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Question – Does a 240 Volt Light Fixture Require a 2-Pole Circuit Breaker?
See why installing a 240 volt circuit without a 2-pole circuit breaker poses a hazard.
I have a lighting system which requires a 240v service and it pulls 5.5 amps. I ran 12-2 w/ground with the black and white both acting as the hot wires which the device specs said was o.k. My question is, with not much room in my box for breakers, do I have to have a 2-pole breaker (if so what amperage 15-20-30?) or can I just connect both hots to a larger single-pole breaker i.e. 30amp. If I do need a 2-pole breaker, how many lighting systems can I run off of it as not to overload my 12-2 wire but ultimately save space in the box?
[ad#block]You will need to connect the #12’s to either a 2-pole 20 amp breaker or two 1-pole 20 amp breakers that are side by side and have a Tie-Bar connecting them. If the panel is tight on space, you may be able to use Twin Breakers for a few of the 120 volt circuits to free up some space, this would depend on the panel make and model. If you do this, make sure these 120 volt circuits are not a part of a 3-Wire Set, that is sharing the same Neutral Wire, but rather are from a 2-Wire set, such as 12/2 Romex.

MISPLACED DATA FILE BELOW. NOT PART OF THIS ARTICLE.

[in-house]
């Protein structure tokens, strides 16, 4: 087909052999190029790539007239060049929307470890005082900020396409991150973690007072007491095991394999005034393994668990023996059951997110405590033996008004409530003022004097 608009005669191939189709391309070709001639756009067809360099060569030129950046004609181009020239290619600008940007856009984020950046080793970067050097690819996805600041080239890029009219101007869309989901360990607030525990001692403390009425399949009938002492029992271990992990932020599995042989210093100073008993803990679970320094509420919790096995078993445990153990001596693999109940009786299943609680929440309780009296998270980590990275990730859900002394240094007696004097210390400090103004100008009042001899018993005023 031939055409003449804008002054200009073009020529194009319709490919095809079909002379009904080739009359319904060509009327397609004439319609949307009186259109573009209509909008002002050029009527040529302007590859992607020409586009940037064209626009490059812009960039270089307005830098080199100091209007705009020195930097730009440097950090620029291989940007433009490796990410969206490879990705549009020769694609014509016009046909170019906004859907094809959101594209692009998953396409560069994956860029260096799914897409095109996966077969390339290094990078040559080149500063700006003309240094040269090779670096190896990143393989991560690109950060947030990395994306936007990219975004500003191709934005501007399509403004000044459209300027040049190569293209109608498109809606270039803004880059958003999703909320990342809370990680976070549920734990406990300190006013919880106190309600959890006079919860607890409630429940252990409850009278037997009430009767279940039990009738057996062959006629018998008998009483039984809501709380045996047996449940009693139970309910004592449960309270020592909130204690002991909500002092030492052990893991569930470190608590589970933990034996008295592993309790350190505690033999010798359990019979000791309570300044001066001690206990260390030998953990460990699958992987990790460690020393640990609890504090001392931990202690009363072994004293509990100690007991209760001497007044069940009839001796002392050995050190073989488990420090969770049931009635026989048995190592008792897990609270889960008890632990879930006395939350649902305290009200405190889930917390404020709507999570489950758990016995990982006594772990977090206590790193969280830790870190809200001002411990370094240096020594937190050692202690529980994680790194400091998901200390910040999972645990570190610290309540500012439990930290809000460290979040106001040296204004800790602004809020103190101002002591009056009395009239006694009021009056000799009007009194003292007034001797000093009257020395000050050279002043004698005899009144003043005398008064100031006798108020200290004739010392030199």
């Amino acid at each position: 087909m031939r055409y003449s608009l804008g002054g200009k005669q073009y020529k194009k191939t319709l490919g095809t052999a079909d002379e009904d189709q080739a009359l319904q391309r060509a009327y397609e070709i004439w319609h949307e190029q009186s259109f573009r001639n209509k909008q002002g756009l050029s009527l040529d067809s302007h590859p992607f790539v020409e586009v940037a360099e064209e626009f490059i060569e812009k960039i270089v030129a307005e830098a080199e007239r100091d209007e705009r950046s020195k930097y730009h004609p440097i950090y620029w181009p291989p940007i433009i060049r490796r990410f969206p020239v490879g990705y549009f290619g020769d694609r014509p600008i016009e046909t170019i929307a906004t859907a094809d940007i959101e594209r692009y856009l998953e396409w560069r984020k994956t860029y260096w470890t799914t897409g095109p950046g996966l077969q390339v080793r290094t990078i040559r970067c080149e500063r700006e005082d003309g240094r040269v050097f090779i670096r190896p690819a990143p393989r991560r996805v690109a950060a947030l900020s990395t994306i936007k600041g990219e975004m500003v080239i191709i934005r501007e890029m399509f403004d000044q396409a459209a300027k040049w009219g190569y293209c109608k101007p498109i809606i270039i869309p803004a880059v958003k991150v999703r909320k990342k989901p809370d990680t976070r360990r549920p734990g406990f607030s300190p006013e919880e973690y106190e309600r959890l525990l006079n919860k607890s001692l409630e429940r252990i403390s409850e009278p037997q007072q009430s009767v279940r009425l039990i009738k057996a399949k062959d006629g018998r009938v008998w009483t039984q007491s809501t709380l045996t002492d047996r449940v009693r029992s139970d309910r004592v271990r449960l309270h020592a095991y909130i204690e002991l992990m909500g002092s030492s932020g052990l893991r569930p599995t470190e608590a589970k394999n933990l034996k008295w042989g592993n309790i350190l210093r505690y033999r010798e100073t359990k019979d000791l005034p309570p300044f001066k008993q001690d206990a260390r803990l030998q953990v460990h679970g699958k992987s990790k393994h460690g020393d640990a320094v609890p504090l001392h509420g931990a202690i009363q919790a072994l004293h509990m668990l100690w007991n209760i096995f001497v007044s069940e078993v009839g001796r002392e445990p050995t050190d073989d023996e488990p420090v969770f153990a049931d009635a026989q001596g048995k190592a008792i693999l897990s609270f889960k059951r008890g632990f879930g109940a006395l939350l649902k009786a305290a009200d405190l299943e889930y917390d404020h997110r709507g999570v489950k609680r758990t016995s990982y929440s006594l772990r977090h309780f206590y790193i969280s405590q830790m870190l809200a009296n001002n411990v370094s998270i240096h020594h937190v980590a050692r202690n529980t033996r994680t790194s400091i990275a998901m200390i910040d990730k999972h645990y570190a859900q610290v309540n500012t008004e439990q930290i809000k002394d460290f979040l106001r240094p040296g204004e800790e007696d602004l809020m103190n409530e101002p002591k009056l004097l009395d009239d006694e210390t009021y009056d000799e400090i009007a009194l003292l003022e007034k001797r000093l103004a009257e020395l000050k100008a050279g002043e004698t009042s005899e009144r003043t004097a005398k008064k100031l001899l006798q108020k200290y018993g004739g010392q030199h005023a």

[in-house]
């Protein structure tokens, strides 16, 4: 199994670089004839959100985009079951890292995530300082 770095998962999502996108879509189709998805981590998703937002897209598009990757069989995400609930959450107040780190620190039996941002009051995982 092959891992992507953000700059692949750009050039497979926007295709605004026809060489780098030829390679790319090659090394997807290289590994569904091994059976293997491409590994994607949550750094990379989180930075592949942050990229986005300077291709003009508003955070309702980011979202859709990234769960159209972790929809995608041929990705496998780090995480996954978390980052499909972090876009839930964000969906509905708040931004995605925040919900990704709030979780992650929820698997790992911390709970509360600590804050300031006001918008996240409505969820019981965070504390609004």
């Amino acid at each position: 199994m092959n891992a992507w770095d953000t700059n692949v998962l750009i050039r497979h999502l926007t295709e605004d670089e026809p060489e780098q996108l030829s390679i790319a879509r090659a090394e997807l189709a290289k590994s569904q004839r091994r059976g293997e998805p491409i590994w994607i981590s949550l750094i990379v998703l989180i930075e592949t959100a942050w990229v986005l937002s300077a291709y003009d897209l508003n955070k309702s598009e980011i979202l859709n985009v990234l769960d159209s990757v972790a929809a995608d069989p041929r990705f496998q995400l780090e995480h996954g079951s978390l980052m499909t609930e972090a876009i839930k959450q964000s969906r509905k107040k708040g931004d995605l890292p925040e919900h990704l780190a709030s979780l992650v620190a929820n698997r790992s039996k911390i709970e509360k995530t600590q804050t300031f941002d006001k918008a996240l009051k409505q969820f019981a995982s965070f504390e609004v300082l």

Because the circuit is 240 volts we must make sure that both lines go off at the same time. This prevents the possibility of only one 120vÂ line being energized. This would not only be a hazard for someone who may need to work on the fixtures, but may be a problem for the fixture also.
As for the quantity of fixtures, the #12 wire will limit you to no more than 3 fixtures rated at 5.5 amps each.
Make sure you color the white wire of the 12/2 Romex with either Black or Red tape, in the breaker box and at each fixture, and be sure to bond your ground wire at the breaker box and each fixture.
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Dave's Companion Guide to Home Electrical Wiring:
Be Careful and Be Safe - Never Work on Energized Circuits!
Consult your Local Building Department about Permits and Inspections for all Electric Wiring Projects.
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